Recent events triggered by the killing of George Floyd in Minneapolis have highlighted the issues of racial discrimination internationally, with marches taking place in the US, Europe, Asia, Africa and other parts of the world. Darling Editor, Karine Torr spoke to Thomas Moulton whose memories of his father as activist in the 60s were kindled as a result.
Politics have never been far from the family; my father was an activist for racial equality and my wife Oonagh is a local Councillor and former Mayor of Merton. My Dad, Philip Mayer, was aware that racism was prevalent and preferred his three children to have their Grandmother’s name Moulton, rather than a German Jewish surname, Mayer. Dad fought in the second world war and after made a tidy sum playing the stock market. It allowed him to pursue journalism and become an activist for causes such as anti-racism and refugees from Eastern Europe.
He was brought up in London, his father as was in the metal trade and founded Youth and Music and the Robert Mayer concerts which ran from the 1930’s to the early 80’s. This was promoting music mostly to children. My Grandmother was an Opera singer, Dorothy Moulton-Piper.
The Movement in ’65
Dad was a great believer in social and political justice and from the early 60’s the house full of interesting folk whether medic students from Ghana, refugees from Czechoslovakia – one chap who hid in the train water tank from Belgrade to Paris. Here in Wimbledon, I still come across people who mention his name saying their family knew him in the late 40’s in Yugoslavia.
The Movement struck a chord and he must have found a compelling reason to suddenly cut a family ski holiday short notice in March 1965. We all got in the car, drove through the night and we took off on the first flight to New York, connecting with a flight to Atlanta. From Atlanta he travelled to Montgomery, Selma and Birmingham where he lived amongst local and active members of the Student Nonviolent Coordinating Committee (SNCC). They began working that year in a renewed effort to register black voters and the Southern Christian Leadership Conference (SCLC) to join them. SCLC brought many prominent civil rights and civic leaders to Selma in January 1965.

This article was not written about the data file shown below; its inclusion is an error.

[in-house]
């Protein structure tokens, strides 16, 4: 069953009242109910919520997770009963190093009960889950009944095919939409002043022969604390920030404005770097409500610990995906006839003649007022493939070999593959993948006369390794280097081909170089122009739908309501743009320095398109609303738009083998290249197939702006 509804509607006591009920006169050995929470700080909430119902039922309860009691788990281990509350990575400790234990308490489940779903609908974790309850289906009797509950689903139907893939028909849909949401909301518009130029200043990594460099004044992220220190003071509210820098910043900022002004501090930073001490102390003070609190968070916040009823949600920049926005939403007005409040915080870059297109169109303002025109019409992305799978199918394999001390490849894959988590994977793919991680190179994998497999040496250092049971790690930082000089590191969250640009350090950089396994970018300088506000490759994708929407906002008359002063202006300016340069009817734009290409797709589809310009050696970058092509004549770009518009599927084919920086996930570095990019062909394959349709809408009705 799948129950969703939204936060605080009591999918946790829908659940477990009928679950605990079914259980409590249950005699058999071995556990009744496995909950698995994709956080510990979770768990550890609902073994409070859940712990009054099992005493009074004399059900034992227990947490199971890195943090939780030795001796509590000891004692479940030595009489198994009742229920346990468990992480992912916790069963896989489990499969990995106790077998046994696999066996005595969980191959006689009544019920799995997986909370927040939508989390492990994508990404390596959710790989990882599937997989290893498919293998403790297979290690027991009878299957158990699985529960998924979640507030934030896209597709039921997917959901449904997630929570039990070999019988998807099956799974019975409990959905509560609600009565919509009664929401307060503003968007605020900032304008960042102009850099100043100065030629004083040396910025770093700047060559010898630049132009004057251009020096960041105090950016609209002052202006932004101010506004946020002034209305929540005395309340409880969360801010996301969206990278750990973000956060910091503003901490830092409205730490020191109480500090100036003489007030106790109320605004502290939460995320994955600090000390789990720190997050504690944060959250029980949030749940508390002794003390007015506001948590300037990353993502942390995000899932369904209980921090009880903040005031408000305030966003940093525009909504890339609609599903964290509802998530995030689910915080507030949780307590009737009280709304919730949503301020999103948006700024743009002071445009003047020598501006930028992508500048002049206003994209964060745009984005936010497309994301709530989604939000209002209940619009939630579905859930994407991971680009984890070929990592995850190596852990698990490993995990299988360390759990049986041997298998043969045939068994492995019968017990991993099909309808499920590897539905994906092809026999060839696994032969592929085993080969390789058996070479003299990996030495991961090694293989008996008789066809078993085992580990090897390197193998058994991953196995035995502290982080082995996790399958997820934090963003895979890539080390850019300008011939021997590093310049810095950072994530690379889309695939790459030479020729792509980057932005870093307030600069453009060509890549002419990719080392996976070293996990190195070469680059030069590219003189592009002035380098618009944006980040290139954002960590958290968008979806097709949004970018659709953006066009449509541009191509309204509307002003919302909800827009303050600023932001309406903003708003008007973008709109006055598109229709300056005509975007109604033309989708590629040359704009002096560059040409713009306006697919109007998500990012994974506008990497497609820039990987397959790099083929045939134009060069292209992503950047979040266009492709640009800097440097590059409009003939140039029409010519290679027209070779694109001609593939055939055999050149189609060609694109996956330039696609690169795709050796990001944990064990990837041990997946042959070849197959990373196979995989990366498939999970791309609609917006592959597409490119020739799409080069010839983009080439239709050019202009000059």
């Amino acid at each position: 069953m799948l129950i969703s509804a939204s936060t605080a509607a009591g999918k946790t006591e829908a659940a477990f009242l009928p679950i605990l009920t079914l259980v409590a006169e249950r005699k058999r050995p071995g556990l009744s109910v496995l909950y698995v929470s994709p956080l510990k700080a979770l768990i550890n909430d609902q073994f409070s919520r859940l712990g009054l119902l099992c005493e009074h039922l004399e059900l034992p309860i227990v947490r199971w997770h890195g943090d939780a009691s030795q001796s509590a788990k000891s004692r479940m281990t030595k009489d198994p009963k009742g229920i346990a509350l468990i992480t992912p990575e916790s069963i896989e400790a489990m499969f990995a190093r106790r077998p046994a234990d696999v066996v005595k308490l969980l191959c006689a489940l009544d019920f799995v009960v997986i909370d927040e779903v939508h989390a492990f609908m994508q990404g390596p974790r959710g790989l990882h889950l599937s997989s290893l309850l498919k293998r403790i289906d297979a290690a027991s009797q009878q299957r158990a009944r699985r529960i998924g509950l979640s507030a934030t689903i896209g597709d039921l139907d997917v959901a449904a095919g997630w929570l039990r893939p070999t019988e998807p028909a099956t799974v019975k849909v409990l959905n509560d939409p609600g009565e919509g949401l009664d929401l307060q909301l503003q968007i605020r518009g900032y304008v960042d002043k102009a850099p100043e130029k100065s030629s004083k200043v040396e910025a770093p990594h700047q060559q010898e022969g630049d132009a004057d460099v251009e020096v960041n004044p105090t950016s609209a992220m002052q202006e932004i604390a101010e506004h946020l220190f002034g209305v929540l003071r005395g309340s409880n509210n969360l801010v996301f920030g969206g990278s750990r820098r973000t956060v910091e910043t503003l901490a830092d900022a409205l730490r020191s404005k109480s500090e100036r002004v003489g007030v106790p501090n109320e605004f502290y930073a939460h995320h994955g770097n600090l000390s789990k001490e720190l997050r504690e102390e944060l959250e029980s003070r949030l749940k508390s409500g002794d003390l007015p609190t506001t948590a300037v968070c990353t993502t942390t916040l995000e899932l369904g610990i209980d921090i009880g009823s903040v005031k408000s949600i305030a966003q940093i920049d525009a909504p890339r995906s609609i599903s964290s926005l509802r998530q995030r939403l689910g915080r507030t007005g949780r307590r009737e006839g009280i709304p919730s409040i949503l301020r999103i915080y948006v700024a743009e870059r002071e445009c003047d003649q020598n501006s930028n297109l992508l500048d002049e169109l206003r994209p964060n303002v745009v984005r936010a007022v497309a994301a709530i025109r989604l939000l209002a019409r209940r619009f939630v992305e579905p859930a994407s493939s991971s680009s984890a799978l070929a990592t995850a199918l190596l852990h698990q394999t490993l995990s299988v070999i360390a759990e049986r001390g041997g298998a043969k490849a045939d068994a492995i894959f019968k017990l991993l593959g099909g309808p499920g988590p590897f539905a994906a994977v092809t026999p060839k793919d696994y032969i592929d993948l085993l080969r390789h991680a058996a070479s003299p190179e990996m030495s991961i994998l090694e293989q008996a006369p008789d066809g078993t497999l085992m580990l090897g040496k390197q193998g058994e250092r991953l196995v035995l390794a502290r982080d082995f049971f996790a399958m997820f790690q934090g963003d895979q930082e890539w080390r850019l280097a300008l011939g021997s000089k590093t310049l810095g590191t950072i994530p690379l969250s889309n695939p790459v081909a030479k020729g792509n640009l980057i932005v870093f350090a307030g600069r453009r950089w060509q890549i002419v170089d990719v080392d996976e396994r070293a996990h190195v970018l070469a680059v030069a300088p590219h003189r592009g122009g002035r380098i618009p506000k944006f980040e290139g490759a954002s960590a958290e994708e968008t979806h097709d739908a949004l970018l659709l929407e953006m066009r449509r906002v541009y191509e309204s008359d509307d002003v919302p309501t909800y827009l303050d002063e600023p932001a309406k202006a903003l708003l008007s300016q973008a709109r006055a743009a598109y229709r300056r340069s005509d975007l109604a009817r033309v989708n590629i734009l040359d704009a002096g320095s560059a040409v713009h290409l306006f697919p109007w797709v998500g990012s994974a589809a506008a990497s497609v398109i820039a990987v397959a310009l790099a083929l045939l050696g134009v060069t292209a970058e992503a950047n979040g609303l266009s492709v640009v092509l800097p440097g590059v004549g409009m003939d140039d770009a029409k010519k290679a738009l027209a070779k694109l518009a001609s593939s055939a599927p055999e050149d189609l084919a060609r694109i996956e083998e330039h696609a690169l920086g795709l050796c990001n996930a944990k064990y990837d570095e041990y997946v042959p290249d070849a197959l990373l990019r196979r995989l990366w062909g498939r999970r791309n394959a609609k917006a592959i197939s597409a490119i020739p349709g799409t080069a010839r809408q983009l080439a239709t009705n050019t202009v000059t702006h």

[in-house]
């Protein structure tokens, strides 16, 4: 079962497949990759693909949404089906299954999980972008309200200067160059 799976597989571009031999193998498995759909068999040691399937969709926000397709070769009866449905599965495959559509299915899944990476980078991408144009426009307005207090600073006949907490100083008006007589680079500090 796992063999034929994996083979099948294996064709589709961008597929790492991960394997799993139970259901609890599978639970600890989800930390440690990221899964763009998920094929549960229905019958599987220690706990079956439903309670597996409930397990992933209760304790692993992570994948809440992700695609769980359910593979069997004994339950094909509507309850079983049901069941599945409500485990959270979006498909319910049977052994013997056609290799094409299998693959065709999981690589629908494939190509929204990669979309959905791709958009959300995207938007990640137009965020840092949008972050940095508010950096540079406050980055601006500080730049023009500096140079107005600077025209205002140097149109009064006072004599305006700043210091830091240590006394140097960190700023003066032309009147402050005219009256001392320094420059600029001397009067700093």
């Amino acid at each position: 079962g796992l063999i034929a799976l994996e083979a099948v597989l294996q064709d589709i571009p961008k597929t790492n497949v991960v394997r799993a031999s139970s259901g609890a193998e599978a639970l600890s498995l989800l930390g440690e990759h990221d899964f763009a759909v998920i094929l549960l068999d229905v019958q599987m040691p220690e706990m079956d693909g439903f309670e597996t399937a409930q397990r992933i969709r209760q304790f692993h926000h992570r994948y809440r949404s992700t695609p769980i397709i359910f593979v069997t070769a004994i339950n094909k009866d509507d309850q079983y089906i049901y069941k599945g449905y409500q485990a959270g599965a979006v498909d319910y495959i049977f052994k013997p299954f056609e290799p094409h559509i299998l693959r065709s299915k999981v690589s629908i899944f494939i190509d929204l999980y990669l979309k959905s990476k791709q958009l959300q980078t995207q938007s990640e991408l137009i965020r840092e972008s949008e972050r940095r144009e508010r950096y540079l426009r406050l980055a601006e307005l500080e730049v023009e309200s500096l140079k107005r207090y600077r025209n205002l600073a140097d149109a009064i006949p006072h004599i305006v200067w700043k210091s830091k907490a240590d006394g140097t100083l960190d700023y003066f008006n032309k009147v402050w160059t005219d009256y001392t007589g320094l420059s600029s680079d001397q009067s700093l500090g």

He quickly got an insight into the situation and worked sending a published feature to the Irish Times. These credentials served him well. A Press Pass ensured more safety than other white activists who were targeted by Governor Wallace and everybody below him in promoting Segregation in the Deep South. A main function for Dad was driving locals who were now allowed to vote thanks to Federal Law to the Polling Station. Although legal, getting to there was fraught with hazards including roadblocks manned by Segregation sympathetic policemen, deputies and Possess. Dad told us about some of the counter measures including taking back roads, hiding voters in the cars etc. The vote was important, it would allow black voters a voice. It also promoted education. The Segregation Lobby locals did not take well to white nonlocal interference. A year before, three activists led by Michael Schwerner of the SNCC were arrested by local police for assisting the Movement when a local law forbade gatherings. After release from the police station Michael and his two friends were followed by deputies, and then stopped by Southern Segregationists and killed. Their bodies were found a few months later when the FBI ordered the Army to dredge the swamp. This is highlighted in the film Burning Mississippi.
Dad found Michael an inspiration and renamed our house St. Michael’s. My sister also mentioned we were in correspondence with Michael’s mother who gave her blessing to the idea. There is also a Michael Schwerner Walk in Pelham, New York and his name is remembered by all those who fought for the Movement. Dad returned from the Deep South with these stories, together with a bit of memorabilia including Black and White together badges, SNCC ones too. More poignantly remembered were the vinyl records with Freedom songs, in particular ‘We shall Overcome’ and ‘Ain’t gonna let nobody turn me around.’